In the United States, "Pictures of Matchstick Men" rose to No. 12 on the Billboard singles chart in 1968. Status Quo's self-titled album, named "Blue for You" in Britain, limped to No. 148 in 1976. None of their dozens of other albums or singles appeared on the American charts.
"Burning House of Love"
X's fifth album, the sarcastically titled Ain't Love Grand, lives as the bastard child no one wanted.
The fans who adored X in Los Angeles's early 1980's punk scene disdained it. The young, mainstream rock fans listening to Van Halen and Motley Crue viewed it with suspicion. "Aren't they a punk band?" Critics, who loved X's early albums, panned it. Even Michael Wagener, the producer hired to turn X into a mainstream monster, called it a mistake.
"X was an underground punk band, and I was asked by the label to make them pop," Wagener told Chris Dunnett of AirGigs. At the time, Wagener had produced Dokken and Great White. After Ain't Love Grand, he worked with Alice Cooper, Metallica, Ozzy Osbourne, Skid Row, and Warrant. "I was inexperienced enough back then to believe that the label knows everything, and we tried to make them pop, and I think that was a mistake."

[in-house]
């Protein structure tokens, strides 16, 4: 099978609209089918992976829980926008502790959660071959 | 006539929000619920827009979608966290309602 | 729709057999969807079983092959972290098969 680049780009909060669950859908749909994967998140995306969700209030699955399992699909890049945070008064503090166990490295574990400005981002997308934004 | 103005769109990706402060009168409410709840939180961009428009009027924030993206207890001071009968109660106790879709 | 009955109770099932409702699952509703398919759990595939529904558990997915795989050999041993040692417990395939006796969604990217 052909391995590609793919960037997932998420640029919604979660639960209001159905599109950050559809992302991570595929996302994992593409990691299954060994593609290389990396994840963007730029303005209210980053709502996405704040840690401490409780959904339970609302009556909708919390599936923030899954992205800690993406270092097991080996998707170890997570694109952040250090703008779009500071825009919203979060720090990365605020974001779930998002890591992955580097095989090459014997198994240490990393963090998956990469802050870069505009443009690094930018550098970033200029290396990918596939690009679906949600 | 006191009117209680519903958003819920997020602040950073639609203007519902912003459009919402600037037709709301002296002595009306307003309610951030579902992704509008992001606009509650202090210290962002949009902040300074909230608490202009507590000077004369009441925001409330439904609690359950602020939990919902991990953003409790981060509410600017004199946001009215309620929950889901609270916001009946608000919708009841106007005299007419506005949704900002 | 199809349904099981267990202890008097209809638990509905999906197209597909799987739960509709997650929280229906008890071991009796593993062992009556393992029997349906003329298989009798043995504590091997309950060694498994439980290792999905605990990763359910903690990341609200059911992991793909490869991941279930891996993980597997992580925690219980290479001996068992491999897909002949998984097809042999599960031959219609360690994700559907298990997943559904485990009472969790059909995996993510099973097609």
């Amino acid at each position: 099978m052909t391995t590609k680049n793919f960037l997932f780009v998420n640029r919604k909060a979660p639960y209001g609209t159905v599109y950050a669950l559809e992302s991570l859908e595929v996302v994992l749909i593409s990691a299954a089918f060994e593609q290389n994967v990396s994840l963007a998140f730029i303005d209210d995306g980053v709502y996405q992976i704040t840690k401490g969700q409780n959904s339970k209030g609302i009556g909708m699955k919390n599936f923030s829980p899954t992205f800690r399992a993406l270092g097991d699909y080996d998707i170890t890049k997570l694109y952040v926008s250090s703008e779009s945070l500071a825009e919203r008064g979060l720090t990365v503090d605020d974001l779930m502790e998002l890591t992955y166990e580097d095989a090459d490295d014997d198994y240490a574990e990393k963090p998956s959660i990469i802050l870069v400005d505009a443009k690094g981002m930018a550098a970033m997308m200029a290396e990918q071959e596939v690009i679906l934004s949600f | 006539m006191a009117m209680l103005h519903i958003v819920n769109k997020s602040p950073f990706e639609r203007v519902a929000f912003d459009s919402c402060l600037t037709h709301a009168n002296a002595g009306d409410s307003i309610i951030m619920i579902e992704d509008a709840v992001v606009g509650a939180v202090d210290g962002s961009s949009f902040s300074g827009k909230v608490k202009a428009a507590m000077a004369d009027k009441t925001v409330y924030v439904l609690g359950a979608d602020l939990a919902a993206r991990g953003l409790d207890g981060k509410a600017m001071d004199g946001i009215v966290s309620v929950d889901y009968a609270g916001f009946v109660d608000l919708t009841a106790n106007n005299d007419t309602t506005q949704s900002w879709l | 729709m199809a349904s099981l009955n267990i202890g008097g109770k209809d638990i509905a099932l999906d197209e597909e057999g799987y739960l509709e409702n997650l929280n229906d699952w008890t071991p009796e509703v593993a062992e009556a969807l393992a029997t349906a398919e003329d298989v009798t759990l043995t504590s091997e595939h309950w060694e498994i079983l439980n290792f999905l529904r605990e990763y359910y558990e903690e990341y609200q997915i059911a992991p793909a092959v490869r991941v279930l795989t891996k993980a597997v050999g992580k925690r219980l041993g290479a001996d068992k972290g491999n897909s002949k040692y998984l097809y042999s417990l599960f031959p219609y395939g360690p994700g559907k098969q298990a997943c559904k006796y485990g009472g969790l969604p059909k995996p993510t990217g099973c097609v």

X rarely plays "Burning House of Love," the minor radio hit from Ain't Love Grand, in recent years. It's difficult to reproduce live without the studio tricks Wagener used to gloss it. "There are like 25 or 30 guitar tracks and different parts and stuff," guitarist Billy Zoom (born Tyson Kindell) told record reviewer Mark Prindle in an interview published at Prindle's website.